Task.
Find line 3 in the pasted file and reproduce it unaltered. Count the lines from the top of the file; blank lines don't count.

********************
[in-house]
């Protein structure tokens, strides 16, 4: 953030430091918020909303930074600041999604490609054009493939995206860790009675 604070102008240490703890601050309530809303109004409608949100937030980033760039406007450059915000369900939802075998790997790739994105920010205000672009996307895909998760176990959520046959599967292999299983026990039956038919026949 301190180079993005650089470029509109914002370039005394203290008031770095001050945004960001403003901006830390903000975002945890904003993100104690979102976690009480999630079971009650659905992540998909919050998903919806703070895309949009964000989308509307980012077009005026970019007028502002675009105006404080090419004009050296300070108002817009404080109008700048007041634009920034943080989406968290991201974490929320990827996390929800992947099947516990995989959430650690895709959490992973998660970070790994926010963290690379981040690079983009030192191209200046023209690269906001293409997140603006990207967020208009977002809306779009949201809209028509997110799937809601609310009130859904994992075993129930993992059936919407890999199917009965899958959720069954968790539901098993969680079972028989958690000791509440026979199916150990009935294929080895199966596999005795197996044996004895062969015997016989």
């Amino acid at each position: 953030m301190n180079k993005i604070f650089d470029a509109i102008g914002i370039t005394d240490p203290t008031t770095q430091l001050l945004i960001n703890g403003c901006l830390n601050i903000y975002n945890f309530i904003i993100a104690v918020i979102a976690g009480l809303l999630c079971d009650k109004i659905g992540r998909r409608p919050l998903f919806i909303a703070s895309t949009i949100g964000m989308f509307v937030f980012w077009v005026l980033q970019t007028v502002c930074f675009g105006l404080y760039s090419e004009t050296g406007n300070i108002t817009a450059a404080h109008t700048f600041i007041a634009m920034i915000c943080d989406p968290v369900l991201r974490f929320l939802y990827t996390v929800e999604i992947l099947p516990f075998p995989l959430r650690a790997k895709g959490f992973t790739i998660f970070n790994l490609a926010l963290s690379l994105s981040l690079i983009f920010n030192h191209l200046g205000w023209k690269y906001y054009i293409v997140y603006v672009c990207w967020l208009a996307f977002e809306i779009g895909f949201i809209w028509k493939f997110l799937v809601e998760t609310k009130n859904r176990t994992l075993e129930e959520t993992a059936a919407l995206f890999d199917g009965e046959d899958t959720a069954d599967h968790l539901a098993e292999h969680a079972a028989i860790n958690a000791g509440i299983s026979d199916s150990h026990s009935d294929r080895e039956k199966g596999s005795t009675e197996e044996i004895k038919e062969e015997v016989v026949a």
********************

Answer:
């Amino acid at each position: 953030m301190n180079k993005i604070f650089d470029a509109i102008g914002i370039t005394d240490p203290t008031t770095q430091l001050l945004i960001n703890g403003c901006l830390n601050i903000y975002n945890f309530i904003i993100a104690v918020i979102a976690g009480l809303l999630c079971d009650k109004i659905g992540r998909r409608p919050l998903f919806i909303a703070s895309t949009i949100g964000m989308f509307v937030f980012w077009v005026l980033q970019t007028v502002c930074f675009g105006l404080y760039s090419e004009t050296g406007n300070i108002t817009a450059a404080h109008t700048f600041i007041a634009m920034i915000c943080d989406p968290v369900l991201r974490f929320l939802y990827t996390v929800e999604i992947l099947p516990f075998p995989l959430r650690a790997k895709g959490f992973t790739i998660f970070n790994l490609a926010l963290s690379l994105s981040l690079i983009f920010n030192h191209l200046g205000w023209k690269y906001y054009i293409v997140y603006v672009c990207w967020l208009a996307f977002e809306i779009g895909f949201i809209w028509k493939f997110l799937v809601e998760t609310k009130n859904r176990t994992l075993e129930e959520t993992a059936a919407l995206f890999d199917g009965e046959d899958t959720a069954d599967h968790l539901a098993e292999h969680a079972a028989i860790n958690a000791g509440i299983s026979d199916s150990h026990s009935d294929r080895e039956k199966g596999s005795t009675e197996e044996i004895k038919e062969e015997v016989v026949a």